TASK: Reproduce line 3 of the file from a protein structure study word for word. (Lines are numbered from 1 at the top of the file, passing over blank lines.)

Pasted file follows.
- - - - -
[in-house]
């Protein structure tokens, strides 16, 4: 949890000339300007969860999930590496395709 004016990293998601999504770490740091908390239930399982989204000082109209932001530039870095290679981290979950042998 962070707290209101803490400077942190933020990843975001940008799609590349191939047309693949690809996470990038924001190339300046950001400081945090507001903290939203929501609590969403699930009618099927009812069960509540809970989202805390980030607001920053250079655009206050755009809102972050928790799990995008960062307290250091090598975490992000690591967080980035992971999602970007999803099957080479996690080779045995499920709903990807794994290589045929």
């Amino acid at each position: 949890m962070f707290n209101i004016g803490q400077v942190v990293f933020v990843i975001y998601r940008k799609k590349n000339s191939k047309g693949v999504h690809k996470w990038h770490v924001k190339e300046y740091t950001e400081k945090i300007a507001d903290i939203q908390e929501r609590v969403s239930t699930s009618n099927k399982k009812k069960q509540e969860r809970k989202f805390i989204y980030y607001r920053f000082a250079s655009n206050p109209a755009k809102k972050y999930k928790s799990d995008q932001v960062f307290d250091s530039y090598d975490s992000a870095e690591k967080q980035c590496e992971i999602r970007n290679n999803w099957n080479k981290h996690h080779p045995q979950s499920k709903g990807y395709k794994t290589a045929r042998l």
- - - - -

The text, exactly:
């Amino acid at each position: 949890m962070f707290n209101i004016g803490q400077v942190v990293f933020v990843i975001y998601r940008k799609k590349n000339s191939k047309g693949v999504h690809k996470w990038h770490v924001k190339e300046y740091t950001e400081k945090i300007a507001d903290i939203q908390e929501r609590v969403s239930t699930s009618n099927k399982k009812k069960q509540e969860r809970k989202f805390i989204y980030y607001r920053f000082a250079s655009n206050p109209a755009k809102k972050y999930k928790s799990d995008q932001v960062f307290d250091s530039y090598d975490s992000a870095e690591k967080q980035c590496e992971i999602r970007n290679n999803w099957n080479k981290h996690h080779p045995q979950s499920k709903g990807y395709k794994t290589a045929r042998l």